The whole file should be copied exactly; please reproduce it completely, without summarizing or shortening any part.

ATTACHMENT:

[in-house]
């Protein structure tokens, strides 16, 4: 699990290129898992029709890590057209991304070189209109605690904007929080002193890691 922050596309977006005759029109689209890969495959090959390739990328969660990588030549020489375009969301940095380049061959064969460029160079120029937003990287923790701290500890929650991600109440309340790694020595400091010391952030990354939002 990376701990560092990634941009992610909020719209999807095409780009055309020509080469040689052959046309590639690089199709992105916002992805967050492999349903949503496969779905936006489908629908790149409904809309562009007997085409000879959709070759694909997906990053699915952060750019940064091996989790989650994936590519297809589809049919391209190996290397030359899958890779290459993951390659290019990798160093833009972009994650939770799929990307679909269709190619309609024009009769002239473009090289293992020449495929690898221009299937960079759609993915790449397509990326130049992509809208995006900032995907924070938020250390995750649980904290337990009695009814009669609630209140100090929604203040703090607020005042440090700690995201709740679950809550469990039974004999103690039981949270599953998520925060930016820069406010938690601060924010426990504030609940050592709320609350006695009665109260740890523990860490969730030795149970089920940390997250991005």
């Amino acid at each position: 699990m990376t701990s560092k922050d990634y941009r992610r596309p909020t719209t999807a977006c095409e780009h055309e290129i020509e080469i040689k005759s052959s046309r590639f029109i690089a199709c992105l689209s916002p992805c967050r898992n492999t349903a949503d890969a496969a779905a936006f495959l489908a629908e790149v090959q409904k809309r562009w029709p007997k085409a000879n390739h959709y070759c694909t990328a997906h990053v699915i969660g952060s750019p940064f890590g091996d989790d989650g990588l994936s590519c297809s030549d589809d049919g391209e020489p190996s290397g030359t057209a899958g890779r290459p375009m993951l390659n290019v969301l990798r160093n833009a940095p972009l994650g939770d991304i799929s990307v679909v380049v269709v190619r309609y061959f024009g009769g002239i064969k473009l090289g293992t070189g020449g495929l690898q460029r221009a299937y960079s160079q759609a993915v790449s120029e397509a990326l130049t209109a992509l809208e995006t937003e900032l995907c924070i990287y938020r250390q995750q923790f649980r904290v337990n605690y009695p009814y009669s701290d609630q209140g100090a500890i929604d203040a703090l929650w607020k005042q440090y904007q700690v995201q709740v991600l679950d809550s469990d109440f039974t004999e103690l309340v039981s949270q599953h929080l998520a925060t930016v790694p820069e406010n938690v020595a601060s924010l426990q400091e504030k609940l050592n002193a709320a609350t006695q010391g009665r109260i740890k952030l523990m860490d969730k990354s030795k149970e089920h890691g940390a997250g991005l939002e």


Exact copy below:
[in-house]
């Protein structure tokens, strides 16, 4: 699990290129898992029709890590057209991304070189209109605690904007929080002193890691 922050596309977006005759029109689209890969495959090959390739990328969660990588030549020489375009969301940095380049061959064969460029160079120029937003990287923790701290500890929650991600109440309340790694020595400091010391952030990354939002 990376701990560092990634941009992610909020719209999807095409780009055309020509080469040689052959046309590639690089199709992105916002992805967050492999349903949503496969779905936006489908629908790149409904809309562009007997085409000879959709070759694909997906990053699915952060750019940064091996989790989650994936590519297809589809049919391209190996290397030359899958890779290459993951390659290019990798160093833009972009994650939770799929990307679909269709190619309609024009009769002239473009090289293992020449495929690898221009299937960079759609993915790449397509990326130049992509809208995006900032995907924070938020250390995750649980904290337990009695009814009669609630209140100090929604203040703090607020005042440090700690995201709740679950809550469990039974004999103690039981949270599953998520925060930016820069406010938690601060924010426990504030609940050592709320609350006695009665109260740890523990860490969730030795149970089920940390997250991005």
């Amino acid at each position: 699990m990376t701990s560092k922050d990634y941009r992610r596309p909020t719209t999807a977006c095409e780009h055309e290129i020509e080469i040689k005759s052959s046309r590639f029109i690089a199709c992105l689209s916002p992805c967050r898992n492999t349903a949503d890969a496969a779905a936006f495959l489908a629908e790149v090959q409904k809309r562009w029709p007997k085409a000879n390739h959709y070759c694909t990328a997906h990053v699915i969660g952060s750019p940064f890590g091996d989790d989650g990588l994936s590519c297809s030549d589809d049919g391209e020489p190996s290397g030359t057209a899958g890779r290459p375009m993951l390659n290019v969301l990798r160093n833009a940095p972009l994650g939770d991304i799929s990307v679909v380049v269709v190619r309609y061959f024009g009769g002239i064969k473009l090289g293992t070189g020449g495929l690898q460029r221009a299937y960079s160079q759609a993915v790449s120029e397509a990326l130049t209109a992509l809208e995006t937003e900032l995907c924070i990287y938020r250390q995750q923790f649980r904290v337990n605690y009695p009814y009669s701290d609630q209140g100090a500890i929604d203040a703090l929650w607020k005042q440090y904007q700690v995201q709740v991600l679950d809550s469990d109440f039974t004999e103690l309340v039981s949270q599953h929080l998520a925060t930016v790694p820069e406010n938690v020595a601060s924010l426990q400091e504030k609940l050592n002193a709320a609350t006695q010391g009665r109260i740890k952030l523990m860490d969730k990354s030795k149970e089920h890691g940390a997250g991005l939002e």